WORKS: Viennese dances & songs, 1760-1860
PERFORMER: Die Eipeldauer
CATALOGUE NO: EX 443-2
This is a refreshing example of scholarly discovery, evaluation and presentation applied to popular music. The title translates roughly as ‘Upstairs/downstairs’, and the music reflects these two strata of Viennese society. Few of the composers are familiar, though there is a long sequence of waltzes by Diabelli based on Rossini tunes. Most of the programme is played on period violins and double bass, with the kind of nonchalance which suits background music for dancing or dining.
A fortepiano accompanies Manfred Equiluz, his tenor slipping into semi-falsetto above hurdy-gurdy in a dialogue between a Croatian farmer and a Viennese maiden, and his impeccable enunciation conveying the earthy humour or irony of topical and witty songs. The recording nicely captures the spaces of beer-cellar, dance-hall or salon as appropriate. The disc is a valuable archive but, alas, without the background clink of cutlery or the hum of inattentive voices, much proves a dreary musical experience.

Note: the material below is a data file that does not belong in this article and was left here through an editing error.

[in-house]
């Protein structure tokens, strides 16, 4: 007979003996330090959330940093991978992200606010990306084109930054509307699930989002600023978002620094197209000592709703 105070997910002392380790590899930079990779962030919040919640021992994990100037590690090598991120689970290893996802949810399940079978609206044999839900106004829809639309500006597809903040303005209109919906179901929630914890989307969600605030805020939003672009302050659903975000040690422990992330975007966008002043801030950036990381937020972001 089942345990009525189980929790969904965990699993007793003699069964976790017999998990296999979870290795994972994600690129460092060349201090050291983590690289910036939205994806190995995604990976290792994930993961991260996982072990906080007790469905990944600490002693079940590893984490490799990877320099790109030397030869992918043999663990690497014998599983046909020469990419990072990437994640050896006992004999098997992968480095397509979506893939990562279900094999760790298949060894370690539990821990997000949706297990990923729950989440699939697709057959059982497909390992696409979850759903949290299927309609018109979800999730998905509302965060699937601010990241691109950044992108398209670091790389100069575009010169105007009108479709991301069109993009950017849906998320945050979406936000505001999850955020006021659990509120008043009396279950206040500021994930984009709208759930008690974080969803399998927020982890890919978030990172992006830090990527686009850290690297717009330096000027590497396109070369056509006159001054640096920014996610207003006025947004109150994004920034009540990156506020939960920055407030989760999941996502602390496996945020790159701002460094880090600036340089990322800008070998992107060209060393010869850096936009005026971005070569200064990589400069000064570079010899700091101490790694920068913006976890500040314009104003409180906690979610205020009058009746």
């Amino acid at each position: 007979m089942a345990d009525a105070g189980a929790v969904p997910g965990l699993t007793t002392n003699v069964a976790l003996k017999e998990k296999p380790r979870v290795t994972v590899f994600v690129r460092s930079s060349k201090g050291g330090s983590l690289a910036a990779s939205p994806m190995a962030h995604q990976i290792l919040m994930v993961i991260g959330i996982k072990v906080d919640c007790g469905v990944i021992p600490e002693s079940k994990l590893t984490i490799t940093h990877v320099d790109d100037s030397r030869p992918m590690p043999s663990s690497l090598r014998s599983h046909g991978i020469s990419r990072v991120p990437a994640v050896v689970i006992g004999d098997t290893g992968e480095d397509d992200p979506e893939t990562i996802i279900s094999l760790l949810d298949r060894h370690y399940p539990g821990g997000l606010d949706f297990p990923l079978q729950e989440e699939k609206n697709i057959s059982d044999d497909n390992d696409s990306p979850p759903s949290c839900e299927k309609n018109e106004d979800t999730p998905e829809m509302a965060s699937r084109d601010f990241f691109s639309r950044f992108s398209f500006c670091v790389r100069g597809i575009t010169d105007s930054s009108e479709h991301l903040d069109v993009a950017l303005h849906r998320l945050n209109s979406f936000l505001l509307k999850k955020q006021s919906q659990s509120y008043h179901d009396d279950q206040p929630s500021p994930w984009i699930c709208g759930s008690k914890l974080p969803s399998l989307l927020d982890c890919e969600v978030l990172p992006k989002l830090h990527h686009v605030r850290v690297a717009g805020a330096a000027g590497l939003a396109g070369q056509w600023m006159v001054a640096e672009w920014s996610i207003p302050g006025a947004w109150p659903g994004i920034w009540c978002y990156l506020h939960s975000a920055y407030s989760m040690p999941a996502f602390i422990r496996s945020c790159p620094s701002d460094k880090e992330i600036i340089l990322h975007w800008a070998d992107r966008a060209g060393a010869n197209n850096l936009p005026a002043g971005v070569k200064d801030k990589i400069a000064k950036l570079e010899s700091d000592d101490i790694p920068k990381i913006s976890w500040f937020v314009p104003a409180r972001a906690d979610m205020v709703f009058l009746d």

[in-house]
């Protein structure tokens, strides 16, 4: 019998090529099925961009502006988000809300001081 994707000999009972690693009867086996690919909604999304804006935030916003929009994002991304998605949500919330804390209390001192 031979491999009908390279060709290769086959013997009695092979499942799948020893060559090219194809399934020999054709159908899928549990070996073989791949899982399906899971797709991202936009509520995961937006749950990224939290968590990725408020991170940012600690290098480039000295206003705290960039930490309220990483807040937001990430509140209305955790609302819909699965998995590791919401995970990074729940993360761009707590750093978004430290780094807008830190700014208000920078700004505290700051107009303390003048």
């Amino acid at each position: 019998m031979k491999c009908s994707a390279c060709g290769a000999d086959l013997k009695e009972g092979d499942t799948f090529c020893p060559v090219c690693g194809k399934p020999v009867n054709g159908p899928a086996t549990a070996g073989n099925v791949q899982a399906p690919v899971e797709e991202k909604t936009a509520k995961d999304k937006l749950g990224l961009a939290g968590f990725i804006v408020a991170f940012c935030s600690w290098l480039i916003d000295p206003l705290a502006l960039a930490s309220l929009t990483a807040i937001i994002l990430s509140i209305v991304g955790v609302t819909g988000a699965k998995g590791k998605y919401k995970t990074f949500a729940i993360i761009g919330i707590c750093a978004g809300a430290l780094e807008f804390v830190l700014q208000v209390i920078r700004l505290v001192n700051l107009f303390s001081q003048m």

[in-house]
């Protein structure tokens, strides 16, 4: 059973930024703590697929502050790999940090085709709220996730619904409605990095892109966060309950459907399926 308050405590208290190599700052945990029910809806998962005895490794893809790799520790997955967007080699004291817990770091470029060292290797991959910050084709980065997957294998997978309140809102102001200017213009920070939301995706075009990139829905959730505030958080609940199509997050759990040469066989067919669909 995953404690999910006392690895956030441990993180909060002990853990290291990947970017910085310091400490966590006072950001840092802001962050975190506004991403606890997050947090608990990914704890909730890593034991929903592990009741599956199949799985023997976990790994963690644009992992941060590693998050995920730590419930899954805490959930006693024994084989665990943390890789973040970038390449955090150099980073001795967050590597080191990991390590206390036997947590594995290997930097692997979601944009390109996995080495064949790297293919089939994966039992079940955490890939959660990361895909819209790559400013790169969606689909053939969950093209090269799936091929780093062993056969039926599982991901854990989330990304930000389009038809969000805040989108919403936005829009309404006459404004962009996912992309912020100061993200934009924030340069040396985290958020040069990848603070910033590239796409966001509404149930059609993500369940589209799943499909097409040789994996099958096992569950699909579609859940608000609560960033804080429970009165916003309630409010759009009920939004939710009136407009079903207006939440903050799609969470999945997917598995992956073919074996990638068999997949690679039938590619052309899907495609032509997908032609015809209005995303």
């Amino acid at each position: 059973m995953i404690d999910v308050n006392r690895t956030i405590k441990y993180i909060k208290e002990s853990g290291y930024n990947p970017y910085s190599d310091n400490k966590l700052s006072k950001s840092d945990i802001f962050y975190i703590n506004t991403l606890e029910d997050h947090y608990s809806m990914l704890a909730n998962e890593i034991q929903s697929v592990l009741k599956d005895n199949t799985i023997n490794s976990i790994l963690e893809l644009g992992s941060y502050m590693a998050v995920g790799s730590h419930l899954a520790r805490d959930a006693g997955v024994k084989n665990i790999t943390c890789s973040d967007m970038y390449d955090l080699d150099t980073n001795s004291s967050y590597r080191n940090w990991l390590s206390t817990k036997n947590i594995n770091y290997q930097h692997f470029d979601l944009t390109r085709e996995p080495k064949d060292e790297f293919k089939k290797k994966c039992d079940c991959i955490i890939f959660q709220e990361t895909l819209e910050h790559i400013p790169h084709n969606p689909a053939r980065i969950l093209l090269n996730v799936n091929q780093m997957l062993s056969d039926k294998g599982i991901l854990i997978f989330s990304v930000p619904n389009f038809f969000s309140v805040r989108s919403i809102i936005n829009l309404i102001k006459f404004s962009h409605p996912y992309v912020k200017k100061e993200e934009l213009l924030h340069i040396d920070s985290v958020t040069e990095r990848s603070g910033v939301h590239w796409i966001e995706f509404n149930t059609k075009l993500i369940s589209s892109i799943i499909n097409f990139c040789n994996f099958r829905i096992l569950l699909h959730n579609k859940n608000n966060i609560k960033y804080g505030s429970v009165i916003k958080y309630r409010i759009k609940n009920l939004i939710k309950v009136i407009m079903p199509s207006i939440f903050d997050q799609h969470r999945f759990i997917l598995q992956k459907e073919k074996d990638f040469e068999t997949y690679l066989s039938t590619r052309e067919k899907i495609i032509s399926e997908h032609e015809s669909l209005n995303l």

‘Napoleon’s Confession’ wears thin long before its 16 verses are done; brief four-square dances on two or three crudely harmonised chords follow each other in seemingly endless succession. The scholarship is admirable, the notes full but, divorced from its social function, the music is generally too trite to withstand close scrutiny. George Pratt